4. LOOPER d Rian Johnson
Another exciting vision from writer/director Rian Johnson, Looper matches and in some respects surpasses the inventiveness of his debut film, the marvellously clever high school noir Brick. A fiendishly intelligent science fiction thriller with a plot as tightly wound as lead character Joe’s signature pocket watch, Looper depicts a future where time travel is illegal, only used by criminal syndicates to send people back to be killed. When Joe, played by the never short of exemplary Joseph Gordon-Levitt, lets his older self (Bruce Willis in his best display in years) escape, he must “close the loop” to prevent terrible consequences for himself in the present, or the future itself. A rare film that is as smart as it is exciting, with bold and arresting sequences, including a harrowing but bloodless time travel torture scene, Looper sits comfortably in the pantheon of terrific modern sci-fi alongside Duncan Jones’ Moon and Neil Blomkamp’s District 9. It also displays wit and humour, riffing on Willis’ Die Hard past and is indebted to his previous career highpoint, Terry Gilliam’s 12 Monkeys, which is a fantastic film to reference. We are also greatly inspired by Johnson’s career trajectory so far, eschewing adaptations of other works to craft his own distinctive pieces inspired by various sources. This film, and Johnson’s work in general, gives us plenty to aspire to.
3. THE DARK KNIGHT RISES d Christopher Nolan
Another writer/director we greatly admire is the almighty Christopher Nolan, our favourite filmmaker bar none. With his curtain call to his Dark Knight series, it is easy to see why. Whilst most Hollywood blockbusters are content to churn out more of the same, Nolan dares to increase the already epic scale of his Batman movies without compromising and actually plumbing deeper emotional waters. The more extensive use of IMAX photography gives the huge and already iconic action sequences unparalleled clarity and beauty, demonstrating expert choreography, whether it is the opening plane crash or hundreds of police charging down machine gun wielding mercenaries on Gotham’s ruined streets. The stakes of the drama are almost unbearably raised, with the destruction of a great city transformed from mediocre genre trope to terrifying nightmare, complete with kangaroo courts, sadistic executions and marauding bandits. But few directors entertaining the masses could conceive of, never mind execute, such heart rending scenes of human emotion as those featuring Michael Caine’s Alfred bidding goodbye to his lifelong charge Bruce Wayne. Nolan’s detractors’ unfounded claims that his films are emotionally distant have a perfect rebuke here, as does the wrongheaded notion his Batman sequence is a humourless trudge through gritty reality. Rises is often wonderfully funny and playful, particularly early sequences featuring Anne Hathaway’s con artist supreme Catwoman, Gotham PD’s doomed downtown pursuit of Batman and, in the film’s masterstroke, Tom Hardy’s for-the-ages Bane. Blessed with a rich, hugely strange, but massively entertaining accent, strutting about like cock of the walk, he is as humorous as he is monumentally scary. A physical hulk, an intellectual powerhouse and an unpredictable force of nature, all shackled in a horrific facial mask, Hardy generates a villain that will be cited for years to come as one of film’s best. All of this Nolan pulls off whilst deftly tying the story back into the earlier film’s mythology, creating an immensely satisfying, supremely exciting and justifiably lauded conclusion to a trilogy that showed intelligent blockbusters are not a thing of the past.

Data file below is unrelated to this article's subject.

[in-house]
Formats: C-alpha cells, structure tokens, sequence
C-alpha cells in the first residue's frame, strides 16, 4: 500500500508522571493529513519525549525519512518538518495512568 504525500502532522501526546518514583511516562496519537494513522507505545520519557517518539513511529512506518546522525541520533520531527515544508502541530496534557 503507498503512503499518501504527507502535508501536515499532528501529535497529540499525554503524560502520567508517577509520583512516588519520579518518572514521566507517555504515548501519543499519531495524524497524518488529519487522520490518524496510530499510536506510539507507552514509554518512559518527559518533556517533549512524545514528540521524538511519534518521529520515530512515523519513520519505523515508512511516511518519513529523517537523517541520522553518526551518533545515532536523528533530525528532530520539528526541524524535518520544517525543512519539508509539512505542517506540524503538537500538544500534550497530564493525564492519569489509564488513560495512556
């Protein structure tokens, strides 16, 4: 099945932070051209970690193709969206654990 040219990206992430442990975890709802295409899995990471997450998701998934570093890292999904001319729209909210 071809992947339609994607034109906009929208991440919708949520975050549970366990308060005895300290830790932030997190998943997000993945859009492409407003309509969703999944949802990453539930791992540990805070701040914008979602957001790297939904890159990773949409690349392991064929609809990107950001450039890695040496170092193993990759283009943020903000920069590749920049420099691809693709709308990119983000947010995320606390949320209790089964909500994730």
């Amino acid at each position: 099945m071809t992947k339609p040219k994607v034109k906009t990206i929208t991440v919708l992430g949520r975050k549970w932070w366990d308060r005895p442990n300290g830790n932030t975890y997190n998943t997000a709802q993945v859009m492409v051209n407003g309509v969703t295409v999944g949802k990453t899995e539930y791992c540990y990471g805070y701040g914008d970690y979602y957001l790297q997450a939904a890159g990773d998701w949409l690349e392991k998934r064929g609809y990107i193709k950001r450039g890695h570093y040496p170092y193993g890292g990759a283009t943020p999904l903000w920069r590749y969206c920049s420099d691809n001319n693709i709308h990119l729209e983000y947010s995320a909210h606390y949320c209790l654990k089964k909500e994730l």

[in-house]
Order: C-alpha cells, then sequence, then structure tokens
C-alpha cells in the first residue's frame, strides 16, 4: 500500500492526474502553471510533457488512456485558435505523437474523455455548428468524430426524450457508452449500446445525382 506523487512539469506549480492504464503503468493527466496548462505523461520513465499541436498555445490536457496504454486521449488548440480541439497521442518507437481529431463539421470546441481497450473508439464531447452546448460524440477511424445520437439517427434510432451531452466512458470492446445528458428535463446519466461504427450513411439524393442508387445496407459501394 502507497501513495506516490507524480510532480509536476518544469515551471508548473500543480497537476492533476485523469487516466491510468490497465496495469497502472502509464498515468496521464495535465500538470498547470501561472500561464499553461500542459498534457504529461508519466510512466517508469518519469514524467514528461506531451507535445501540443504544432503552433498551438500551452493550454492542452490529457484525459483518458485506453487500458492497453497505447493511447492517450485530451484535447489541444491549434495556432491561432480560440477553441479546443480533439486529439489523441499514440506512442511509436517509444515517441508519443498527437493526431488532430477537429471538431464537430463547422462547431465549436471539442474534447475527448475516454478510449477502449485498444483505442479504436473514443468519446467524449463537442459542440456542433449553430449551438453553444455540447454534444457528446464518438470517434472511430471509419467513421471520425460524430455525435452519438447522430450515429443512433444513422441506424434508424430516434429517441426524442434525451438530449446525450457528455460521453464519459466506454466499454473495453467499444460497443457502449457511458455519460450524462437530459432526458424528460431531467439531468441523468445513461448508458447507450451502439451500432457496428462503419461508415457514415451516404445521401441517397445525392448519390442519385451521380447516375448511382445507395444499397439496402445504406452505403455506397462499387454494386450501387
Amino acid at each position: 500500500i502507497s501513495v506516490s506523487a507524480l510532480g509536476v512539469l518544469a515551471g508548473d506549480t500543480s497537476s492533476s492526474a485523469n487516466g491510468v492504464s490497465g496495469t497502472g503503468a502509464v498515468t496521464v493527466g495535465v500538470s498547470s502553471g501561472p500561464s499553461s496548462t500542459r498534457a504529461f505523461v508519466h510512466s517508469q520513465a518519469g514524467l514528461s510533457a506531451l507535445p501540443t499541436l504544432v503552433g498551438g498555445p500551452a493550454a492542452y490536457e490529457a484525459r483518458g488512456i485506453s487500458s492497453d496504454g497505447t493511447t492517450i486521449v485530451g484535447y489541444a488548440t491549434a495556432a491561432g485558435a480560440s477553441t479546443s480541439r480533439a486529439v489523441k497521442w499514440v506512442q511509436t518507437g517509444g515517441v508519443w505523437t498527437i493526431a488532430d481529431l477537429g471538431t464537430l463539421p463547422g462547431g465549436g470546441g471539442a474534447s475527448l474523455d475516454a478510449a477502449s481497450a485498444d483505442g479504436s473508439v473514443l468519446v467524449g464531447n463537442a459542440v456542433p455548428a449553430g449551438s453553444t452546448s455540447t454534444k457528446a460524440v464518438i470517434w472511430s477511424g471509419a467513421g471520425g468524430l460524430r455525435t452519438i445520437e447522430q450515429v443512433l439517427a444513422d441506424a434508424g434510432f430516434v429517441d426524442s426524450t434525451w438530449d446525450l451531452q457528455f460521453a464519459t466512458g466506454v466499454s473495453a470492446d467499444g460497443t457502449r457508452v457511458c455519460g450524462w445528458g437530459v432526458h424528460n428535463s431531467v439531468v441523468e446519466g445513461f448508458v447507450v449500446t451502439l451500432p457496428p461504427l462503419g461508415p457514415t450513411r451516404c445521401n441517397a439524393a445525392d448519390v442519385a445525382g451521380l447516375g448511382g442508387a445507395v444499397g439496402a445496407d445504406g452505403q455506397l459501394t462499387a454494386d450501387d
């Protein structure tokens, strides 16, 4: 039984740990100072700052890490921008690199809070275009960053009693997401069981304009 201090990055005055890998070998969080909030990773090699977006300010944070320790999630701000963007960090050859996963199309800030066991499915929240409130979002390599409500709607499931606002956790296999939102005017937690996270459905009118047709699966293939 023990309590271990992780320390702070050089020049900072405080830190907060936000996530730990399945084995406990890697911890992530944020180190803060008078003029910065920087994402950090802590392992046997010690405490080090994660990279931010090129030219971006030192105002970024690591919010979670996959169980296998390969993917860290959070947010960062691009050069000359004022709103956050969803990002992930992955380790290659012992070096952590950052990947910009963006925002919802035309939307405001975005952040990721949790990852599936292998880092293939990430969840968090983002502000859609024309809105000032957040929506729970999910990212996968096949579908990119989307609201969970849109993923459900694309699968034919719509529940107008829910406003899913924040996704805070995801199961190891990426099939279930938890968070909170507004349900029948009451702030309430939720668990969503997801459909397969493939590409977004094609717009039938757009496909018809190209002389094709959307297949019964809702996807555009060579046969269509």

2. KILLER JOE d William Friedkin
Jet black doesn’t come close to describing the dark as pitch comedy of Killer Joe. A grotesque, hilarious and grotesquely hilarious neo-noir, the film mines the seamier side of humanity with great aplomb. Dumb trailer trash duo Emile Hirsch and his father Thomas Haden Church decide to murder Hirsch’s mother for her life insurance policy to settle a debt with the wrong people. They enlist a hired gun, a moonlighting police officer called Joe, in what can only be described as a truly astonishing performance by Matthew McConaughey. Once one of Hollywood’s most exciting acting talents, McConaughey was stuck in a rut of appalling romantic comedies (Failure To Launch is perhaps the worst movie we have ever seen) but storms back with a vengeance. A charming, charismatic but undeniably sinister presence, even if due to the company he keeps he often appears the sanest character in the picture, his Joe is hypnotic and deeply unnerving. When the idiotic twosome default on payment for his services, his eye falls on naive sister Dolly (an impressive Juno Temple taking her as a payment in kind, from which things unravel predictably but spectacularly. The much talked about conclusion featuring a nauseating sexual assault will divide opinion massively in audiences. Some will be rightly repulsed at the sickening display but will wrongly reject the film around it. The scene reflects the true sadistic nature of the lead character, and the degradation he humiliatingly submits another to is representative of his perverse and psychotic heart. It is a film sure to be reduced to “that scene”, putting off many and perhaps enticing a few it shouldn’t. But it is indeed a blistering and singular film that we loved from start to finish, and we hope its reputation will only grow as time goes on.